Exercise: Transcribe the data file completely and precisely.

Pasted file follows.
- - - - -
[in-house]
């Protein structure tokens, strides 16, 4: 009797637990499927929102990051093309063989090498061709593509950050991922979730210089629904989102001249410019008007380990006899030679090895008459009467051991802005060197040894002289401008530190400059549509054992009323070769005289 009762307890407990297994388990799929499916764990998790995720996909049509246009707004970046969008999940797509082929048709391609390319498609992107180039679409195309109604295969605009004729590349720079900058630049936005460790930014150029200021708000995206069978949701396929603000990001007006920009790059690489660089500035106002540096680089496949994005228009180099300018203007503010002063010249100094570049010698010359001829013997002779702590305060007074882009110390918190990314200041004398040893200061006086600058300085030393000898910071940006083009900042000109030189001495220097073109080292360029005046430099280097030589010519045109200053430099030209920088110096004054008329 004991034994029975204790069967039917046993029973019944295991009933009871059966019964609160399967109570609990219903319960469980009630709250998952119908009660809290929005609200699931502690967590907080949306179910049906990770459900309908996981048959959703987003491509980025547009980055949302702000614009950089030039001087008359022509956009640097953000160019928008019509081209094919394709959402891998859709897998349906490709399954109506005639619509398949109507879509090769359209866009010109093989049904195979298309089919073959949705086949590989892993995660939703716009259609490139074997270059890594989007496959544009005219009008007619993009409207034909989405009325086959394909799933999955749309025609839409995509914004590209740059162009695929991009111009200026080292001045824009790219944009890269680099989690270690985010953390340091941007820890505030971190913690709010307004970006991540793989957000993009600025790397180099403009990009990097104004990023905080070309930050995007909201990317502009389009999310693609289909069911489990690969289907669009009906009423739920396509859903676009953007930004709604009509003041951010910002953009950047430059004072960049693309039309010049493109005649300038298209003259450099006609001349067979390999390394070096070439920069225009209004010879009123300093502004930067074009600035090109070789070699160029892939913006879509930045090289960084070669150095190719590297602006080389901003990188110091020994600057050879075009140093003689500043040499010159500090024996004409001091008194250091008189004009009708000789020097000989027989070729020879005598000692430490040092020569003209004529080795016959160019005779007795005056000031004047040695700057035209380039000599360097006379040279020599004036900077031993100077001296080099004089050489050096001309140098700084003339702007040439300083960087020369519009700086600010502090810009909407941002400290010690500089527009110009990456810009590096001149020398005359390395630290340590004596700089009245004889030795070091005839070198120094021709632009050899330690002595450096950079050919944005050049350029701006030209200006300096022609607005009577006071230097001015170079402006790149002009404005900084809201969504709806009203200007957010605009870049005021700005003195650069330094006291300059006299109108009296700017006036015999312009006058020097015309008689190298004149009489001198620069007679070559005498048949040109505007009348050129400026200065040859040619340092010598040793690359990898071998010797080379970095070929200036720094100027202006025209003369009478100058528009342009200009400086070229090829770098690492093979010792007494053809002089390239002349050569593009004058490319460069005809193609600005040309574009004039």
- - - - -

[in-house]
């Protein structure tokens, strides 16, 4: 009797637990499927929102990051093309063989090498061709593509950050991922979730210089629904989102001249410019008007380990006899030679090895008459009467051991802005060197040894002289401008530190400059549509054992009323070769005289 009762307890407990297994388990799929499916764990998790995720996909049509246009707004970046969008999940797509082929048709391609390319498609992107180039679409195309109604295969605009004729590349720079900058630049936005460790930014150029200021708000995206069978949701396929603000990001007006920009790059690489660089500035106002540096680089496949994005228009180099300018203007503010002063010249100094570049010698010359001829013997002779702590305060007074882009110390918190990314200041004398040893200061006086600058300085030393000898910071940006083009900042000109030189001495220097073109080292360029005046430099280097030589010519045109200053430099030209920088110096004054008329 004991034994029975204790069967039917046993029973019944295991009933009871059966019964609160399967109570609990219903319960469980009630709250998952119908009660809290929005609200699931502690967590907080949306179910049906990770459900309908996981048959959703987003491509980025547009980055949302702000614009950089030039001087008359022509956009640097953000160019928008019509081209094919394709959402891998859709897998349906490709399954109506005639619509398949109507879509090769359209866009010109093989049904195979298309089919073959949705086949590989892993995660939703716009259609490139074997270059890594989007496959544009005219009008007619993009409207034909989405009325086959394909799933999955749309025609839409995509914004590209740059162009695929991009111009200026080292001045824009790219944009890269680099989690270690985010953390340091941007820890505030971190913690709010307004970006991540793989957000993009600025790397180099403009990009990097104004990023905080070309930050995007909201990317502009389009999310693609289909069911489990690969289907669009009906009423739920396509859903676009953007930004709604009509003041951010910002953009950047430059004072960049693309039309010049493109005649300038298209003259450099006609001349067979390999390394070096070439920069225009209004010879009123300093502004930067074009600035090109070789070699160029892939913006879509930045090289960084070669150095190719590297602006080389901003990188110091020994600057050879075009140093003689500043040499010159500090024996004409001091008194250091008189004009009708000789020097000989027989070729020879005598000692430490040092020569003209004529080795016959160019005779007795005056000031004047040695700057035209380039000599360097006379040279020599004036900077031993100077001296080099004089050489050096001309140098700084003339702007040439300083960087020369519009700086600010502090810009909407941002400290010690500089527009110009990456810009590096001149020398005359390395630290340590004596700089009245004889030795070091005839070198120094021709632009050899330690002595450096950079050919944005050049350029701006030209200006300096022609607005009577006071230097001015170079402006790149002009404005900084809201969504709806009203200007957010605009870049005021700005003195650069330094006291300059006299109108009296700017006036015999312009006058020097015309008689190298004149009489001198620069007679070559005498048949040109505007009348050129400026200065040859040619340092010598040793690359990898071998010797080379970095070929200036720094100027202006025209003369009478100058528009342009200009400086070229090829770098690492093979010792007494053809002089390239002349050569593009004058490319460069005809193609600005040309574009004039």